Bluefield Daily Telegraph, Bluefield, WV

April 14, 2013

Time to stop the injustice

Bluefield Daily Telegraph

— The recent letter from Parkways Authority member G.W. “Bill” Seaver is a welcome development. Up until that letter, proponents of the current toll system have focused their efforts on discrediting those seeking to correct the obvious injustice of the current turnpike tax rather than seeking to work toward an acceptable solution. It appears that until Mr. Seaver’s letter, the obvious appeal of having out-of-state residents and businesses pay 76 percent of the repair and maintenance of the turnpike and the salaries of its employees has blinded those proponents to the obvious injustice and discrimination of the current toll system.

It is regrettable that this issue can’t be debated without resorting to name calling and accusing those who have different opinions of improper motives or of ignoring their responsibilities. Del. Marty Gearheart, who has capably spearheaded our latest effort, is just the latest in a long line of our representatives (including Eustice Frederick, Don Caruth and Mike Porter) who have worked diligently and in good faith to end the injustice represented by the turnpike tax. Similarly, I have known Bill Seaver for many years and believe him to be an honest, civic-minded person whose opinion is not motivated by financial gain. It is encouraging that he now acknowledges the unfairness of the method used to fund the turnpike and is offering an alternative solution.

Unfortunately, no one else on the Parkways Authority has been willing to consider any alternative other than continuing the tolls forever. During 2009 the House of Delegates adopted an amendment that I offered that required the Parkways Authority to investigate and, if feasible, implement a “single fee” to be paid by all West Virginia drivers which would produce the same amount that was produced by tolls received from West Virginia drivers during the preceding fiscal year. That would have removed tolls for West Virginia drivers and replaced them with a single payment of approximately $6 to $8 per passenger vehicle. The bill was passed by the Senate and signed by the governor. Rather than welcome the opportunity to explore other ways to pay for the share of the turnpike costs paid by West Virginia drivers, the Parkways Authority rejected the idea with very little investigation and no creative thought. Mr. Seaver’s letter is the first signal of the authority’s willingness to offer a creative alternative.

Many examples of the injustice of the turnpike have been offered, including the extra “tax” that must be paid by southern West Virginians who need medical care in Charleston (or the VA Hospital in Beckley), to local school systems whose students succeed and wish to participate in state competitions or tournaments, to those who wish to take their children to the “free” museum at the Capitol Culture Center or visit their elected representatives during legislative sessions. If there is any further need to demonstrate the injustice of the current system, here are some indisputable facts that are not commonly known:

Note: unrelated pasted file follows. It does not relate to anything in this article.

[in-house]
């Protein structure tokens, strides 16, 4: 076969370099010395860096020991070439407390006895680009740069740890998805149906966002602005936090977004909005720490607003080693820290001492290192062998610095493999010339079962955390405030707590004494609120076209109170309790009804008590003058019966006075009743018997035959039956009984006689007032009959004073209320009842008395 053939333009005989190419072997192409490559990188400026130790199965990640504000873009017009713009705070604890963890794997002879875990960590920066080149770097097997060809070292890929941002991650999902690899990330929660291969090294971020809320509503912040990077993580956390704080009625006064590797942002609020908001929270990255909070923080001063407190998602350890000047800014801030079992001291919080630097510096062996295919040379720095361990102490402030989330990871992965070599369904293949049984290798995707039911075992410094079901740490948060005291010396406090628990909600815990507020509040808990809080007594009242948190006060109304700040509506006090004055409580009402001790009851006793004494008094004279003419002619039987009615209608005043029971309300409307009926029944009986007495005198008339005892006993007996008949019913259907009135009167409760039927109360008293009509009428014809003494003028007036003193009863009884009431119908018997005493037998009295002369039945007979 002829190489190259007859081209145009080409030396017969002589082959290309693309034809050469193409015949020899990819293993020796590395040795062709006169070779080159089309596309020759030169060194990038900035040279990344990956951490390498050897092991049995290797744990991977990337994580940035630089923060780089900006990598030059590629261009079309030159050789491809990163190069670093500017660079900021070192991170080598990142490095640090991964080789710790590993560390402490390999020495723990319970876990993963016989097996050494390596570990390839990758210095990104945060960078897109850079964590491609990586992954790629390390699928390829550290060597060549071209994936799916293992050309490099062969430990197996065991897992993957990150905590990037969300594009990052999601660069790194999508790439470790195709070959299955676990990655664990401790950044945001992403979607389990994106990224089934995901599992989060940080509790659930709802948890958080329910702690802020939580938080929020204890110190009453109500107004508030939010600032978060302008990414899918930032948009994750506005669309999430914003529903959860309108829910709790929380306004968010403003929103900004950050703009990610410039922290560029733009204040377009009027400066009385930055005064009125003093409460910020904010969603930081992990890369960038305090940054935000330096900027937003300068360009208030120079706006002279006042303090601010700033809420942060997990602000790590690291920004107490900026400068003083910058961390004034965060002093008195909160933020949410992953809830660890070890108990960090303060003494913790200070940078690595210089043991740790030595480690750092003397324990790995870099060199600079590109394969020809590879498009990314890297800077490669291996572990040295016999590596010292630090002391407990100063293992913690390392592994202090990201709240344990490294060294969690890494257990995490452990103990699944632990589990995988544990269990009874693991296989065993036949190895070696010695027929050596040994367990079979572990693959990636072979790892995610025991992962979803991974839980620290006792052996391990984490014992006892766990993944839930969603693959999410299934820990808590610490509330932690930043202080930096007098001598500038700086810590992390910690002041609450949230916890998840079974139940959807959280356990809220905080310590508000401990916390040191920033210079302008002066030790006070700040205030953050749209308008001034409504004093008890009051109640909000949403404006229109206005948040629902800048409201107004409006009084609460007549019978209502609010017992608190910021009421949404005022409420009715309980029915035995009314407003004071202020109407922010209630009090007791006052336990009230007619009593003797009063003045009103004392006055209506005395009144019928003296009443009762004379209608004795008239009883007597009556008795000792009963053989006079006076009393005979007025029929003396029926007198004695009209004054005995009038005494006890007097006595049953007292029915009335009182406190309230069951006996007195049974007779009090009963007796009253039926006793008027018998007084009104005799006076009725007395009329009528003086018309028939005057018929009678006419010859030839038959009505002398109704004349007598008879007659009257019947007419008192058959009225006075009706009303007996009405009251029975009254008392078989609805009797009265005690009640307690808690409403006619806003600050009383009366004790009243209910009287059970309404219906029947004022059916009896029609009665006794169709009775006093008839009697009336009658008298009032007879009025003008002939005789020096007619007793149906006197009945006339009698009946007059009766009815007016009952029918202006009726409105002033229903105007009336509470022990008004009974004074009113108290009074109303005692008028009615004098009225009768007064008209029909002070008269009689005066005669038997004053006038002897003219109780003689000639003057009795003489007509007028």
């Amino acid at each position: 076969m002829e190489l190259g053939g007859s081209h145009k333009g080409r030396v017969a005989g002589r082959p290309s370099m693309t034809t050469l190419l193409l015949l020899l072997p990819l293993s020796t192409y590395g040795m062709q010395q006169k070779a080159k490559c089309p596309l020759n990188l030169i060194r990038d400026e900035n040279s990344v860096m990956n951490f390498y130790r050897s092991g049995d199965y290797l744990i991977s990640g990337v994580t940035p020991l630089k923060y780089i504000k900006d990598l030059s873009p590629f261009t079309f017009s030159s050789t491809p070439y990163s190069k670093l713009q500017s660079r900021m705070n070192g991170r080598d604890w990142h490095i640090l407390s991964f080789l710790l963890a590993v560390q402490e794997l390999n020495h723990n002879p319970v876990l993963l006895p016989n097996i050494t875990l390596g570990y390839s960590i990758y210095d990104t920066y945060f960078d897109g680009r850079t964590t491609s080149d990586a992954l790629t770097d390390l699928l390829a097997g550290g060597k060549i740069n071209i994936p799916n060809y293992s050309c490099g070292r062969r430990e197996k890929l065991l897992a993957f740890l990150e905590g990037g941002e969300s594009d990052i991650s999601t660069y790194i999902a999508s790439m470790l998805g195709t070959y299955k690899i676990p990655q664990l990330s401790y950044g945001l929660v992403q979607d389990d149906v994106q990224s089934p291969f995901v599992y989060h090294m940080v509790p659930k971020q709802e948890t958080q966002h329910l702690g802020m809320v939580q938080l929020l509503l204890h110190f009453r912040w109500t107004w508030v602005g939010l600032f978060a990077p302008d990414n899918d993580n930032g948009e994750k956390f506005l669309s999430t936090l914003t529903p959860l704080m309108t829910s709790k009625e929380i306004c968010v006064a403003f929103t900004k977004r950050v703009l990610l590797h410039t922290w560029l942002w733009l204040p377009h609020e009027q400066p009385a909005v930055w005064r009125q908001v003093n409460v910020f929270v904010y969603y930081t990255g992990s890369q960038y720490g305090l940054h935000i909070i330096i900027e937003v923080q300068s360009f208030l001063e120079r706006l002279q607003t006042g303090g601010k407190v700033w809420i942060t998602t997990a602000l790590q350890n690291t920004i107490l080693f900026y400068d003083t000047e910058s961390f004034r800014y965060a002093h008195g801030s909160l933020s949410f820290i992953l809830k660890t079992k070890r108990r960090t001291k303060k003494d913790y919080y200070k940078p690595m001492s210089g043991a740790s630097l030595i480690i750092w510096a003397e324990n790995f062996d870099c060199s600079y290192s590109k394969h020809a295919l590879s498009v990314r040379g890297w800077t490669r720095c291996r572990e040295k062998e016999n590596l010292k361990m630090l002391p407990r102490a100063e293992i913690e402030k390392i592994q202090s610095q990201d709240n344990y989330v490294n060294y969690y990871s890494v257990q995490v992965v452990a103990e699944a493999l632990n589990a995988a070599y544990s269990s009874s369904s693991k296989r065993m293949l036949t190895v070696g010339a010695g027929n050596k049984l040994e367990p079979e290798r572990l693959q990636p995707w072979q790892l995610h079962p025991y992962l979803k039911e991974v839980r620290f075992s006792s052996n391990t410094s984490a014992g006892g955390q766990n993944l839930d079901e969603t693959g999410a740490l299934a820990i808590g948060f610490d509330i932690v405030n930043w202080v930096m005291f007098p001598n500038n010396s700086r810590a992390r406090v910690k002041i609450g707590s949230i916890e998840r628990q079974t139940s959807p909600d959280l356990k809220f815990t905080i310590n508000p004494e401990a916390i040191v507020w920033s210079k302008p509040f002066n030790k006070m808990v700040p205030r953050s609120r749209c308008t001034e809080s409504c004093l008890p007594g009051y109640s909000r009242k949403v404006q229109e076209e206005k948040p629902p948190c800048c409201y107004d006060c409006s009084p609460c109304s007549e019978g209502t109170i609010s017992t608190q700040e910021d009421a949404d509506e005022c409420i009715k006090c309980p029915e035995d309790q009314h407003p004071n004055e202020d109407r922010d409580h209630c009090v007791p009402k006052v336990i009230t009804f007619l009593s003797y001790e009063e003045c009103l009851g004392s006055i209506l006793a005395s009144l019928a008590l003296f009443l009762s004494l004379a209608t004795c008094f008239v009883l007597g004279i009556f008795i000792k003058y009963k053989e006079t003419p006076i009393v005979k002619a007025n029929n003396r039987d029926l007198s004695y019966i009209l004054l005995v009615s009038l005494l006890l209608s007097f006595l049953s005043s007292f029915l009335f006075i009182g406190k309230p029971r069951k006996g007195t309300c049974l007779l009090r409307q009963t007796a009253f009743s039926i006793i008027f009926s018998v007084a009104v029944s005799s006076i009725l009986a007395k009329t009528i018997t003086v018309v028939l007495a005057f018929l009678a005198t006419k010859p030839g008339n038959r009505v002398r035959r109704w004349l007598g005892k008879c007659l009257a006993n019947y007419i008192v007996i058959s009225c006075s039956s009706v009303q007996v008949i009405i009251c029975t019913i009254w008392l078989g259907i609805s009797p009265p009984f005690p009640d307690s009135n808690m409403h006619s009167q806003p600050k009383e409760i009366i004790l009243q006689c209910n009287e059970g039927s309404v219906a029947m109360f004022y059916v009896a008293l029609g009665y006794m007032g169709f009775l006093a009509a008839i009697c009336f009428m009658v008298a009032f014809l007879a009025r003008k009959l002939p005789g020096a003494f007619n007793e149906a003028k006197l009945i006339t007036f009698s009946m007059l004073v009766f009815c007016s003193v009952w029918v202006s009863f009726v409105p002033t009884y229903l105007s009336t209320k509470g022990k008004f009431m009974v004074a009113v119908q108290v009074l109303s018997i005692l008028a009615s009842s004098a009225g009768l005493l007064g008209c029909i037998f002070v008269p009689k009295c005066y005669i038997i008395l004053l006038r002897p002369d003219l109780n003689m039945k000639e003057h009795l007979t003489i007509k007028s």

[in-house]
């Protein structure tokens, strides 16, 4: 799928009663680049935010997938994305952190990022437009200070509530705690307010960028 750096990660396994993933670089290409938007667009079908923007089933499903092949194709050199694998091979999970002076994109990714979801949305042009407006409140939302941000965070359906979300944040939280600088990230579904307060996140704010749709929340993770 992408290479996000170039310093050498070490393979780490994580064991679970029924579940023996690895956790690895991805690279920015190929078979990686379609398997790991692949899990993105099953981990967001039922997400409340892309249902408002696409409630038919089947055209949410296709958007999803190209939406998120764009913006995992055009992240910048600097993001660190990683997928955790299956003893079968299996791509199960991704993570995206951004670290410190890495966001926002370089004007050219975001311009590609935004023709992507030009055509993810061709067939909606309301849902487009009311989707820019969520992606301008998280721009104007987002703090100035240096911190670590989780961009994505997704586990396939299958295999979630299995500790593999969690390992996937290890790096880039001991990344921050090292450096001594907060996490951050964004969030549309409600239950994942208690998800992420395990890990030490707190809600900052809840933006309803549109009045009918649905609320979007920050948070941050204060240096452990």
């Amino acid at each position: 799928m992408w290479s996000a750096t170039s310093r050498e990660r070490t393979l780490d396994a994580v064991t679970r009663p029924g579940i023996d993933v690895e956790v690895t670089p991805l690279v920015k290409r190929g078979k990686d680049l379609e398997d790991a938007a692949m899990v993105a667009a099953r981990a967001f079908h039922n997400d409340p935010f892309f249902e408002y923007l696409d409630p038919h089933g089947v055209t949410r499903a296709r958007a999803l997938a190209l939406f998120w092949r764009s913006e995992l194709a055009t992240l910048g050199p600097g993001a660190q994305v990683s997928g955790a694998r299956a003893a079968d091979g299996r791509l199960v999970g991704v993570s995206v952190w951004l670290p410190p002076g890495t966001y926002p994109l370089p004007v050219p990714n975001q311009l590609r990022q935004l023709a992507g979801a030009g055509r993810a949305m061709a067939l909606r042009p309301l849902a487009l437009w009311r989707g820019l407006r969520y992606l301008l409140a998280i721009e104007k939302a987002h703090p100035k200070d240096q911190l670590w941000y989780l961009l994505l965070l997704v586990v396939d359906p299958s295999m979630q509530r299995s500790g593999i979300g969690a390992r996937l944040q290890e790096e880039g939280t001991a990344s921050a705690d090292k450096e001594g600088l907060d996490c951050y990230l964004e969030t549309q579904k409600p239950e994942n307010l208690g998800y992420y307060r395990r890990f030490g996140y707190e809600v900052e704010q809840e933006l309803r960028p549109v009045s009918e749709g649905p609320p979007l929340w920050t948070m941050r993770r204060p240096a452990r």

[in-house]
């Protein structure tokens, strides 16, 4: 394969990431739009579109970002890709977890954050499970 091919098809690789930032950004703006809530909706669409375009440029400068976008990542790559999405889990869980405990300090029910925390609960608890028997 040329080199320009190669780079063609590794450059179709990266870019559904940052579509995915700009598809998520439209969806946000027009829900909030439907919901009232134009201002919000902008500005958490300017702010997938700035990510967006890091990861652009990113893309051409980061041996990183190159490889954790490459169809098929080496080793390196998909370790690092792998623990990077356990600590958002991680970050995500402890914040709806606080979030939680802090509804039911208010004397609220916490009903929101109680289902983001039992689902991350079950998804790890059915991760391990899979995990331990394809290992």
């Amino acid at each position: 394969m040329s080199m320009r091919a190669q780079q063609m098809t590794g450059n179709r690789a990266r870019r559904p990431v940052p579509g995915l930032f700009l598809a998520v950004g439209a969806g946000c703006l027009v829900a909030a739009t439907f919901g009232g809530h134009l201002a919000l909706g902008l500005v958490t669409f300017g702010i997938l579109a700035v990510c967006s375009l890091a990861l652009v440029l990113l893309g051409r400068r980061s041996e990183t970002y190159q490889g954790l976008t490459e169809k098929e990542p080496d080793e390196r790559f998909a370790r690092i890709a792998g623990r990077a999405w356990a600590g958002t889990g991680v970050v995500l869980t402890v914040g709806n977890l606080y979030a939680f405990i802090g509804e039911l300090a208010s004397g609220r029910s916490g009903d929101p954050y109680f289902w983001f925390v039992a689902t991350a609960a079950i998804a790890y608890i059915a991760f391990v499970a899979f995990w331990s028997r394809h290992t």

• Every time you buy a gallon of gasoline in West Virginia, you pay a West Virginia fuel excise tax (currently 37.5 cents per gallon) that is used to repair and maintain all state maintained roads in West Virginia except the West Virginia Turnpike. According to the Parkways Authority, the sale of gasoline from the three turnpike plazas generated $2.4 million of West Virginia fuel taxes during the past year, none of which was used on the turnpike;

• Every time you buy a gallon of gasoline in West Virginia or any other state, you pay a federal fuel tax (currently 18.4 cents per gallon), part of which is divided among the states under the Interstate Maintenance/Rehabilitation program based upon a formula according to interstate mileage. West Virginia’s Department of Transportation receives funds from that program based upon 555 interstate miles, including the 88 miles of the West Virginia Turnpike. Between 1989 and 2009, approximately $79.5 million of the amount which West Virginia received was due to the inclusion of the turnpike in that formula, but not one cent was used to repair and maintain the West Virginia Turnpike. Under a different program called the Surface Transportation Program, the Department of Transportation also received approximately $7.2 million, not one penny of which was spent on the turnpike.

Thus, West Virginia users of the turnpike who purchase gasoline anywhere pay for roads everywhere else in the state plus the turnpike; other West Virginia drivers who buy gasoline pay for roads everywhere else in the state except the turnpike. How the injustice of that situation could be overlooked is, and has been a mystery to me.

Hopefully we have come to the point that we can get past the personal attacks and focus our joint efforts and creative energies on developing an acceptable method of ending the injustice to West Virginians who travel the turnpike.

John H. Shott

Delegate, 27th District